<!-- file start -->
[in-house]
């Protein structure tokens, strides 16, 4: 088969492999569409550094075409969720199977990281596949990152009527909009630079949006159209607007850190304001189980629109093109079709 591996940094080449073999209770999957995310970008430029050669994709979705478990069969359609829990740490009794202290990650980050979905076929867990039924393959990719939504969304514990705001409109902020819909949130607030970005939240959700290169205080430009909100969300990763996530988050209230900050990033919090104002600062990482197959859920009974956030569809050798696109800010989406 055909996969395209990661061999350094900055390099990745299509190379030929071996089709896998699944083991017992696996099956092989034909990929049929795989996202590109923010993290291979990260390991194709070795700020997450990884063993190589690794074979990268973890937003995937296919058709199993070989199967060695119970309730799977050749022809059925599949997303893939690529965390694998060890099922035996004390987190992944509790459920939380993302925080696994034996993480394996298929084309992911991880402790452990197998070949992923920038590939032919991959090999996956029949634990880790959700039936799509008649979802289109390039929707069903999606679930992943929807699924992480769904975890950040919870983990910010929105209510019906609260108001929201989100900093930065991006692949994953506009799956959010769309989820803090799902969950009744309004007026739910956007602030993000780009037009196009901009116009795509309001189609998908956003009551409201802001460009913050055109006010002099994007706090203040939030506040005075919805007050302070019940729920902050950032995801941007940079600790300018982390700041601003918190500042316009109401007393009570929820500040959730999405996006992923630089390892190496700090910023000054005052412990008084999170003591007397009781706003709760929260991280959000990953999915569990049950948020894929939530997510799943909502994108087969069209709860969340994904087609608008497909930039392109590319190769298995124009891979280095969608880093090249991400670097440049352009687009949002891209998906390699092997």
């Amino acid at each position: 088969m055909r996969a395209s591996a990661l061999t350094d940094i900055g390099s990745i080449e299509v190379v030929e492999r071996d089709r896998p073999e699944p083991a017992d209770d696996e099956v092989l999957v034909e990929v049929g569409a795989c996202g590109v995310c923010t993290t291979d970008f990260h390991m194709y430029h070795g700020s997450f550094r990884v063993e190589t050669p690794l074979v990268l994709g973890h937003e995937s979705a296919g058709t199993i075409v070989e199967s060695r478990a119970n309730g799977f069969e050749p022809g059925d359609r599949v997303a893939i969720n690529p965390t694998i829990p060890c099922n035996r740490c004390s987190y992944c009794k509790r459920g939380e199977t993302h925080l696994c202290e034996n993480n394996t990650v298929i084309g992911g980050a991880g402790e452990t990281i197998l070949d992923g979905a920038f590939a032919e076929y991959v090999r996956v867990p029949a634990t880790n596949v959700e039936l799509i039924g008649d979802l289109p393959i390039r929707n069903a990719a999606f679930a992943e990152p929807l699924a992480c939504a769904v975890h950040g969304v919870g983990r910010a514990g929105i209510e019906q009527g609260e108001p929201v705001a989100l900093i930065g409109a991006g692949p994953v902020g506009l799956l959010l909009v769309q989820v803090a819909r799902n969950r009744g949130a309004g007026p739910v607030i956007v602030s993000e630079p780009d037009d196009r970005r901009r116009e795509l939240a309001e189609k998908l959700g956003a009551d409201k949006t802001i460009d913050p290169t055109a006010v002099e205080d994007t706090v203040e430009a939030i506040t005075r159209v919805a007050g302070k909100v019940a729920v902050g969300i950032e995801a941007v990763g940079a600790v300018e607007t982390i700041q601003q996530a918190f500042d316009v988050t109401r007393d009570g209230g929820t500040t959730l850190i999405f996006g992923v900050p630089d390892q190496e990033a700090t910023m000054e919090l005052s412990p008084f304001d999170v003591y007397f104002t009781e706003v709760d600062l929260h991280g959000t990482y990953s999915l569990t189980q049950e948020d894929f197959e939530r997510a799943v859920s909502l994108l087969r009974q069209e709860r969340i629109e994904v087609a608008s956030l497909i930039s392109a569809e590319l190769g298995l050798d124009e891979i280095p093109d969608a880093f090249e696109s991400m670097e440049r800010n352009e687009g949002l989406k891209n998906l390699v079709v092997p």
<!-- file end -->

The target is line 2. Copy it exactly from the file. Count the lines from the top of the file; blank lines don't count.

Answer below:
């Protein structure tokens, strides 16, 4: 088969492999569409550094075409969720199977990281596949990152009527909009630079949006159209607007850190304001189980629109093109079709 591996940094080449073999209770999957995310970008430029050669994709979705478990069969359609829990740490009794202290990650980050979905076929867990039924393959990719939504969304514990705001409109902020819909949130607030970005939240959700290169205080430009909100969300990763996530988050209230900050990033919090104002600062990482197959859920009974956030569809050798696109800010989406 055909996969395209990661061999350094900055390099990745299509190379030929071996089709896998699944083991017992696996099956092989034909990929049929795989996202590109923010993290291979990260390991194709070795700020997450990884063993190589690794074979990268973890937003995937296919058709199993070989199967060695119970309730799977050749022809059925599949997303893939690529965390694998060890099922035996004390987190992944509790459920939380993302925080696994034996993480394996298929084309992911991880402790452990197998070949992923920038590939032919991959090999996956029949634990880790959700039936799509008649979802289109390039929707069903999606679930992943929807699924992480769904975890950040919870983990910010929105209510019906609260108001929201989100900093930065991006692949994953506009799956959010769309989820803090799902969950009744309004007026739910956007602030993000780009037009196009901009116009795509309001189609998908956003009551409201802001460009913050055109006010002099994007706090203040939030506040005075919805007050302070019940729920902050950032995801941007940079600790300018982390700041601003918190500042316009109401007393009570929820500040959730999405996006992923630089390892190496700090910023000054005052412990008084999170003591007397009781706003709760929260991280959000990953999915569990049950948020894929939530997510799943909502994108087969069209709860969340994904087609608008497909930039392109590319190769298995124009891979280095969608880093090249991400670097440049352009687009949002891209998906390699092997």